Sharon Miller

Unit Production Manager


While studying media, photography and drama at Charles Sturt University, I was sent to the Women’s Film Unit at Film Australia in Lindfield, Sydney for professional development.

Training as a production assistant I worked with some amazing women including producer Janet Bell, who was on secondment from the Australian Broadcasting Corporation, and Jane Campion who directed her breakthrough short film, After Hours.

This attachment was an incredible, enlightening experience, and I was surrounded by really talented, creative people. Several producers invited me to call them once I’d finished my studies, which turned out to be my starting point in the industry.

Working across all parts of the industry as a production manager and line producer, I still like mixing up small and big budgets on film and television. I’ve done everything from TV series like Fields Of Fire, to local films The Delinquents, Turtle Beach in Thailand, and American TV shows in Mexico, as well as bigger features working in China, Hong Kong and Taiwan. I’ve also worked on studio films, with Ang Lee’s Life Of Pi a standout.

After being UPM on Legendary Entertainment’s Pacific Rim: Uprising, I did the National Indigenous Television/SBS kids series, Grace Beside Me, which I really wanted to do. That one was a passion project for me.

In the U.S., feature and TV production crews don’t usually mix, whereas in Australia many of us have to mix it up as there is not enough work for everyone to stick with just one medium. But it gives us an advantage. I enjoy the fact that we’re not so regimented or unionised; that people can help each other out on set. Plus, it’s part of the Australian psyche to get in and get the job done.

Working on Bleeding Steel with the Chinese was a learning curve for all of us. They have a more gung-ho attitude to things that we regulate and that transition was difficult for them to understand.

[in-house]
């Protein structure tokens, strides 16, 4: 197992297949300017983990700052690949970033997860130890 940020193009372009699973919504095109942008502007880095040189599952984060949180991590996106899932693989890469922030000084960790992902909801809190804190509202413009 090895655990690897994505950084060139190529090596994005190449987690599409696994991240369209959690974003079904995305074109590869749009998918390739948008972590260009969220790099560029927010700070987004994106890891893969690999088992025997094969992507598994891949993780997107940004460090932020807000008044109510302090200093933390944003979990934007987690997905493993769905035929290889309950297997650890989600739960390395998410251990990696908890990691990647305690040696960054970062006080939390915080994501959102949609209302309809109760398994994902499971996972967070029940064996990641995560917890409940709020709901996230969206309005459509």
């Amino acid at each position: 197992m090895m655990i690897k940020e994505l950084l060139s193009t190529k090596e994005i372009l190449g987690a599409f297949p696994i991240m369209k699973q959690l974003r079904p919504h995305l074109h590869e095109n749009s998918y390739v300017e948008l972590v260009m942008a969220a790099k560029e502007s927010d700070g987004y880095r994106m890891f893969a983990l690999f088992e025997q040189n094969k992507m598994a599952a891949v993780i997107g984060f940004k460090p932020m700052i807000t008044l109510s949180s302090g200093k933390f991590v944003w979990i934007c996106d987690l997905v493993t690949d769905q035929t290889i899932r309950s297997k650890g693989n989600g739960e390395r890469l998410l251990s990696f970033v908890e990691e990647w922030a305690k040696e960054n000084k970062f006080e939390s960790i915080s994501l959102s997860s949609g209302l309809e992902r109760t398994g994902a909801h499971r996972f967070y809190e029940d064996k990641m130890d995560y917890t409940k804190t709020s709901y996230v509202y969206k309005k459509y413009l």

But shooting those action scenes on the Sydney Opera House over several days was incredible. It wasn’t easy, but it was such fun and the cooperation the production received from agencies, the government and the opera house was fantastic. Everyone was as supportive as they could be.

Being around the Sydney Opera House was so inspiring. Walking around it on a Sunday afternoon is beautiful, but being inside and being involved with its inner workings made it one of my working highlights.

And working with producer Ellen Eliasoph again was another highlight. Ellen is very sharp, very calm and intelligent, and working with her is very stimulating. She is sensitive to the cultural differences between the Chinese and Australians and she quietly goes about her business getting things done without you knowing that she’s the powerhouse behind it. And she’s got a great sense of humour which helps when working on shoots as complex as Bleeding Steel.

Production is a very different world now to when I started, when nearly everyone on set was male. There are a lot of amazing women in the industry getting things done and not so many areas are closed to women, although there is definitely a gender imbalance in certain departments, and not always balanced towards men, mind you.

There are a lot of female production managers and line producers and women tend to do it well. Why, I don’t know. But it’s progressing with a lot of smart, talented women working in design, camera and sound – even as riggers. I always encourage women and girls to do what they want to do. I say, just get out and do it. If you want to be a director, make those short films. You have to chase it. It doesn’t matter how advanced you are, you are always learning in this industry.

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President, CEO & Producer, Perfect Village Entertainment